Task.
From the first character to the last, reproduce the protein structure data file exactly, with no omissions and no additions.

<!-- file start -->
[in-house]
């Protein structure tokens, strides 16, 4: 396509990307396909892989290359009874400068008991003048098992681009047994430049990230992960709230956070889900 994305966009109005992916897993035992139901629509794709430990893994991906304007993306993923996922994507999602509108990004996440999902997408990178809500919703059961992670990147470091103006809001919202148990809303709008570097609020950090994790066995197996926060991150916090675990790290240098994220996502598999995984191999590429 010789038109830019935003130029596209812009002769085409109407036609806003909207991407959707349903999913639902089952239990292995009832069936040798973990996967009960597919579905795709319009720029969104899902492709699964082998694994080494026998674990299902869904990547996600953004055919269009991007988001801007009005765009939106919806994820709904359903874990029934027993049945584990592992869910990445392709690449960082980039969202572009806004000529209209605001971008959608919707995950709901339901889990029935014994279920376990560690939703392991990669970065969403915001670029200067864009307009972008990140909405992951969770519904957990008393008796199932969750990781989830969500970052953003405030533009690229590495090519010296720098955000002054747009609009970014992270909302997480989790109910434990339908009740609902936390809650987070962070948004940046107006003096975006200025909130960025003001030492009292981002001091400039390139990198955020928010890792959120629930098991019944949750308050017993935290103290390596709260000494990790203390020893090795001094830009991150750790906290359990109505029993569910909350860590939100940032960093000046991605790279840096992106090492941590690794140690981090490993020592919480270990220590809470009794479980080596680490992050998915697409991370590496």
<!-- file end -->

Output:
[in-house]
């Protein structure tokens, strides 16, 4: 396509990307396909892989290359009874400068008991003048098992681009047994430049990230992960709230956070889900 994305966009109005992916897993035992139901629509794709430990893994991906304007993306993923996922994507999602509108990004996440999902997408990178809500919703059961992670990147470091103006809001919202148990809303709008570097609020950090994790066995197996926060991150916090675990790290240098994220996502598999995984191999590429 010789038109830019935003130029596209812009002769085409109407036609806003909207991407959707349903999913639902089952239990292995009832069936040798973990996967009960597919579905795709319009720029969104899902492709699964082998694994080494026998674990299902869904990547996600953004055919269009991007988001801007009005765009939106919806994820709904359903874990029934027993049945584990592992869910990445392709690449960082980039969202572009806004000529209209605001971008959608919707995950709901339901889990029935014994279920376990560690939703392991990669970065969403915001670029200067864009307009972008990140909405992951969770519904957990008393008796199932969750990781989830969500970052953003405030533009690229590495090519010296720098955000002054747009609009970014992270909302997480989790109910434990339908009740609902936390809650987070962070948004940046107006003096975006200025909130960025003001030492009292981002001091400039390139990198955020928010890792959120629930098991019944949750308050017993935290103290390596709260000494990790203390020893090795001094830009991150750790906290359990109505029993569910909350860590939100940032960093000046991605790279840096992106090492941590690794140690981090490993020592919480270990220590809470009794479980080596680490992050998915697409991370590496």